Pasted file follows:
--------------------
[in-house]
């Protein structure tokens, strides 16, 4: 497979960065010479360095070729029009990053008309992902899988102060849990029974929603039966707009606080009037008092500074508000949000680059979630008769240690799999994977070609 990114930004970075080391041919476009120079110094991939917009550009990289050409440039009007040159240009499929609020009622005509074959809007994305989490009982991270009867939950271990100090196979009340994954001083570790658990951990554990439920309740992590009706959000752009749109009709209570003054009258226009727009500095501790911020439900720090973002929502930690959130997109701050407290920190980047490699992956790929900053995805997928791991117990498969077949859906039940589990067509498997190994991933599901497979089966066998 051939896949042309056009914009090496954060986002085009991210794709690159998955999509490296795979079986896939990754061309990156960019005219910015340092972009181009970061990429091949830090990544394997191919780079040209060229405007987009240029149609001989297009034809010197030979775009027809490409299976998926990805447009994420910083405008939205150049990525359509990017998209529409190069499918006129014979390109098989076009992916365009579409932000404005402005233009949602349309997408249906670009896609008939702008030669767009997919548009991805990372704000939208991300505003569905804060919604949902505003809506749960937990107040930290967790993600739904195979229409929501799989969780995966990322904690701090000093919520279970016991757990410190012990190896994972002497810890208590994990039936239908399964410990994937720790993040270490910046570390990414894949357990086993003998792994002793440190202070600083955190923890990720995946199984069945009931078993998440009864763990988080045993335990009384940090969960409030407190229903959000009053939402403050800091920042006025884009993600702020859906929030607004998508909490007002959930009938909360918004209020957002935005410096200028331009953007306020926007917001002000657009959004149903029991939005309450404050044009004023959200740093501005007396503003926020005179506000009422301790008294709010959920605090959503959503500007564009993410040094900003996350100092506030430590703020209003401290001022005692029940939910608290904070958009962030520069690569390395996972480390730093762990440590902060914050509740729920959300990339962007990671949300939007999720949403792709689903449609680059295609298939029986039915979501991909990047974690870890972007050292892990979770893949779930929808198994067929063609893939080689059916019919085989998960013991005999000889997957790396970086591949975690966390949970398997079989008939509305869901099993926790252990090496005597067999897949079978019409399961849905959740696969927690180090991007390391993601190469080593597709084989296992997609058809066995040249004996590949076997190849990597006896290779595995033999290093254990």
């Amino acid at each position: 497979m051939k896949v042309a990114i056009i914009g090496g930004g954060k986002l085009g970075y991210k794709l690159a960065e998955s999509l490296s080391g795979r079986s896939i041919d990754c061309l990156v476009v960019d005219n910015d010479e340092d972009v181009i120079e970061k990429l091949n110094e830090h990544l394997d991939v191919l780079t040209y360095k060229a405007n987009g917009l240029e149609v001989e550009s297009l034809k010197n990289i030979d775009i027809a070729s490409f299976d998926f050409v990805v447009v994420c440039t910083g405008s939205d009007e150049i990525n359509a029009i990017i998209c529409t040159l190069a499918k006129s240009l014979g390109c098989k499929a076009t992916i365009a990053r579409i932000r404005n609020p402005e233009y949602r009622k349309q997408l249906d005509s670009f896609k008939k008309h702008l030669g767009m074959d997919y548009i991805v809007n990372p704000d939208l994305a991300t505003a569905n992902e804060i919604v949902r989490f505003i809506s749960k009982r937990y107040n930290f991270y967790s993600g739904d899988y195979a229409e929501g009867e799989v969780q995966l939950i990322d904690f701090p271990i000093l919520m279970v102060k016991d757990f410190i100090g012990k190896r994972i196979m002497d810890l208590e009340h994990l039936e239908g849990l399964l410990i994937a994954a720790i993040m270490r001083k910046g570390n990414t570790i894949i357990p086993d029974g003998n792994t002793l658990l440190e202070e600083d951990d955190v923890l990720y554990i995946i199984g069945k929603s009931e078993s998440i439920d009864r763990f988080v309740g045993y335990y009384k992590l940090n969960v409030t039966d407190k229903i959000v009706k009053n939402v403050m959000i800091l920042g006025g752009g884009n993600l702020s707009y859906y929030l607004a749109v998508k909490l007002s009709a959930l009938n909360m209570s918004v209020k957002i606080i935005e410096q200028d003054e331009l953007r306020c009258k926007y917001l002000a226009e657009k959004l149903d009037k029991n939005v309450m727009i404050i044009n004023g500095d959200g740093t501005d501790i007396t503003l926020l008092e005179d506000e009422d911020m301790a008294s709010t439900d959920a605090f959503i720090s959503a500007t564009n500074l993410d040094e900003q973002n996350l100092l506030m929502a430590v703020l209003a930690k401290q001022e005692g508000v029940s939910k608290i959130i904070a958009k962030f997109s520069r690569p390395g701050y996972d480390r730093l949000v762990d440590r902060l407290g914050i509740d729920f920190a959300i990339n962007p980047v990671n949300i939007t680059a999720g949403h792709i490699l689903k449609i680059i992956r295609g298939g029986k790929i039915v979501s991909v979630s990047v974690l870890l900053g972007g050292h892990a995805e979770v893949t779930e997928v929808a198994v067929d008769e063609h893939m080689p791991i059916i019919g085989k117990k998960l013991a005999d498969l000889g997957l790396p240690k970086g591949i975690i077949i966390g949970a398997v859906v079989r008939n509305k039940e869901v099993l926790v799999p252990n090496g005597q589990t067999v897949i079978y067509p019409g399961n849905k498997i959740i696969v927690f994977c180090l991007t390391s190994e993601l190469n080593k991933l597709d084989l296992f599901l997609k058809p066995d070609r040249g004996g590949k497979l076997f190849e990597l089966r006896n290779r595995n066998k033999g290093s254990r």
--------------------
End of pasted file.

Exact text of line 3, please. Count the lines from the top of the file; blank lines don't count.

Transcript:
């Amino acid at each position: 497979m051939k896949v042309a990114i056009i914009g090496g930004g954060k986002l085009g970075y991210k794709l690159a960065e998955s999509l490296s080391g795979r079986s896939i041919d990754c061309l990156v476009v960019d005219n910015d010479e340092d972009v181009i120079e970061k990429l091949n110094e830090h990544l394997d991939v191919l780079t040209y360095k060229a405007n987009g917009l240029e149609v001989e550009s297009l034809k010197n990289i030979d775009i027809a070729s490409f299976d998926f050409v990805v447009v994420c440039t910083g405008s939205d009007e150049i990525n359509a029009i990017i998209c529409t040159l190069a499918k006129s240009l014979g390109c098989k499929a076009t992916i365009a990053r579409i932000r404005n609020p402005e233009y949602r009622k349309q997408l249906d005509s670009f896609k008939k008309h702008l030669g767009m074959d997919y548009i991805v809007n990372p704000d939208l994305a991300t505003a569905n992902e804060i919604v949902r989490f505003i809506s749960k009982r937990y107040n930290f991270y967790s993600g739904d899988y195979a229409e929501g009867e799989v969780q995966l939950i990322d904690f701090p271990i000093l919520m279970v102060k016991d757990f410190i100090g012990k190896r994972i196979m002497d810890l208590e009340h994990l039936e239908g849990l399964l410990i994937a994954a720790i993040m270490r001083k910046g570390n990414t570790i894949i357990p086993d029974g003998n792994t002793l658990l440190e202070e600083d951990d955190v923890l990720y554990i995946i199984g069945k929603s009931e078993s998440i439920d009864r763990f988080v309740g045993y335990y009384k992590l940090n969960v409030t039966d407190k229903i959000v009706k009053n939402v403050m959000i800091l920042g006025g752009g884009n993600l702020s707009y859906y929030l607004a749109v998508k909490l007002s009709a959930l009938n909360m209570s918004v209020k957002i606080i935005e410096q200028d003054e331009l953007r306020c009258k926007y917001l002000a226009e657009k959004l149903d009037k029991n939005v309450m727009i404050i044009n004023g500095d959200g740093t501005d501790i007396t503003l926020l008092e005179d506000e009422d911020m301790a008294s709010t439900d959920a605090f959503i720090s959503a500007t564009n500074l993410d040094e900003q973002n996350l100092l506030m929502a430590v703020l209003a930690k401290q001022e005692g508000v029940s939910k608290i959130i904070a958009k962030f997109s520069r690569p390395g701050y996972d480390r730093l949000v762990d440590r902060l407290g914050i509740d729920f920190a959300i990339n962007p980047v990671n949300i939007t680059a999720g949403h792709i490699l689903k449609i680059i992956r295609g298939g029986k790929i039915v979501s991909v979630s990047v974690l870890l900053g972007g050292h892990a995805e979770v893949t779930e997928v929808a198994v067929d008769e063609h893939m080689p791991i059916i019919g085989k117990k998960l013991a005999d498969l000889g997957l790396p240690k970086g591949i975690i077949i966390g949970a398997v859906v079989r008939n509305k039940e869901v099993l926790v799999p252990n090496g005597q589990t067999v897949i079978y067509p019409g399961n849905k498997i959740i696969v927690f994977c180090l991007t390391s190994e993601l190469n080593k991933l597709d084989l296992f599901l997609k058809p066995d070609r040249g004996g590949k497979l076997f190849e990597l089966r006896n290779r595995n066998k033999g290093s254990r």